ADA Checklist for Existing Facilities
One person can conduct a survey, but it’s easier with two people. One person can take measurements and the other person can fill out the checklist and take photos.
A floor plan or sketch helps the surveyors get oriented and know how many elements, such as drinking fountains and entrances, there are and where they are. If plans are not available, sketch the layout of interior and exterior spaces.
Determine how many copies of each section of the checklist you need. For example, most facilities have more than one toilet room.
Start from site arrival points such as drop-off areas and public sidewalks and determine if there is an accessible route to an accessible entrance. If there is a parking lot or garage check for the correct number of accessible parking spaces, including van-accessible spaces. Is there an accessible route from the accessible parking spaces to an accessible entrance? Next survey the entrances. If there is an accessible entrance, determine if there are signs at inaccessible entrances directing people to the accessible entrance. Go inside and continue through the facility and the checklist.
Write on the front of each checklist where you are surveying. You may end up with six toilet room checklists. When you get back to your office you’ll want to know which one is the checklist for the first floor women’s room. If there isn’t an accessible entrance you’ll want to indicate how many steps there are and how much space is available to install a ramp or lift. This is a good time to take photographs.
When in doubt write it down. It’s better to have too much information than not enough. Even if something is in compliance it’s helpful to have exact measurements.
Measure from the center of marking lines. If lines are not adjacent to another space or aisle, the measurement can be to the full width of the line.
Open the door 90 degrees, measure from the face of the door to the edge of the door stop.
If you’re using a door pressure gauge, place it where you would push open the door.
If you’re using a fish scale, place it where you would pull open the door.
You can measure slope with a 24 inch level and a tape measure. Put the level on the surface in the direction you are measuring. Put one end at the high point of the surface and raise the other end so that the bubble is in the middle of the level’s gauge. The level is now level. Measure the distance between the end of the level at its bottom point and the surface.
For a ramp the maximum running slope allowed is 1:12. That means for every inch of height change there should be at least 12 inches of ramp run. If the distance between the bottom of the level and the ramp surface is 2 inches or less, then the slope is 1:12 or less (2:24 = 1:12 and 1.5:24 = 1:16 which is a more gradual slope than 1:12). If the distance is greater than 2 inches, the ramp is too steep. For example, if the distance is 3 inches, then the slope is 1:8 (3:24 = 1:8 which is a steeper slope than 1:12).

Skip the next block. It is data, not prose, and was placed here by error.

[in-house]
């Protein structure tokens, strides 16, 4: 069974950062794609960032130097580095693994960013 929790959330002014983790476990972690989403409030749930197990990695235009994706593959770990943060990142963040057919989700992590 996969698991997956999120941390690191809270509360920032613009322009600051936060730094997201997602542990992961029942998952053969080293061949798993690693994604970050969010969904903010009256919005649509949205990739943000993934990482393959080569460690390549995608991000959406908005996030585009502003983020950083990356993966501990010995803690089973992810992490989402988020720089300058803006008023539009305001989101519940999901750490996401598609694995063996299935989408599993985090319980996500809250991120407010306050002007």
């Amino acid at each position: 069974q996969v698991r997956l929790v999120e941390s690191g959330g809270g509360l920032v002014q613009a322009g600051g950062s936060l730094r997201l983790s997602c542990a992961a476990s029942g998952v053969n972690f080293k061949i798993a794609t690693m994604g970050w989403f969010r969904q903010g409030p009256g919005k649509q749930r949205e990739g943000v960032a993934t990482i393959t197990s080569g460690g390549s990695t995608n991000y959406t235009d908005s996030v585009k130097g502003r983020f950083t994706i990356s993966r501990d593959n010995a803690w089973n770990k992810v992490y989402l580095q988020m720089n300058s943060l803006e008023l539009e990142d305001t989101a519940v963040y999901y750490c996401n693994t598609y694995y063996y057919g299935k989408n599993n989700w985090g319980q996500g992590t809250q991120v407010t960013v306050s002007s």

For the parts of an accessible route that aren’t a ramp, the maximum running slope allowed is 1:20. That means for every inch of height change there must be at least 20 inches of route run. The distance from the bottom edge of the level to the surface should be no more than 1.2 inches (1.2:24 = 1:20).
For the cross slope of an accessible route the maximum slope allowed is 1:48. The distance from the bottom edge of the level to the surface should be no more than ½ inch (.5:24 = 1:48). The cross slope of an accessible route is the slope that is perpendicular to the direction of pedestrian travel.
Slopes may also be measured using a digital level. Be sure to read the instructions. Measure with the percent calculation rather than the degrees calculation. For a ramp the maximum running slope allowed is 8.33% (8.33% is a 1:12 slope). For an accessible route without a ramp the maximum running slope allowed is 5% (1:20). For the cross slope of an accessible route the maximum slope allowed is 2.083% (1:48).
Before you leave the site review all the checklists. Make sure you know which checklist goes with which entrance and which toilet room and that you’ve got all the information you need. It is better to do it now than to have to go back.
Consider the solutions listed beside each question on the checklist and add your own ideas. Consult with building contractors and equipment suppliers to estimate the costs for making modifications.
State and local governments were required to develop a Transition Plan six months after the ADA went into effect (1993!). Conducting a current survey is a good opportunity to update the plan.
Although places of public accommodation are not required to have a plan, the Department of Justice recommends one: "...Such a plan...could serve as evidence of a good faith effort to comply..."
Prioritize items, make a timeline, decide who is responsible to carry out the plan and develop a budget.
Use the 2010 ADA Standards for Accessible Design. Check whether local and state building codes require greater accessibility when alterations are undertaken.
Review the implementation plan each year to evaluate whether more access improvements have become readily achievable.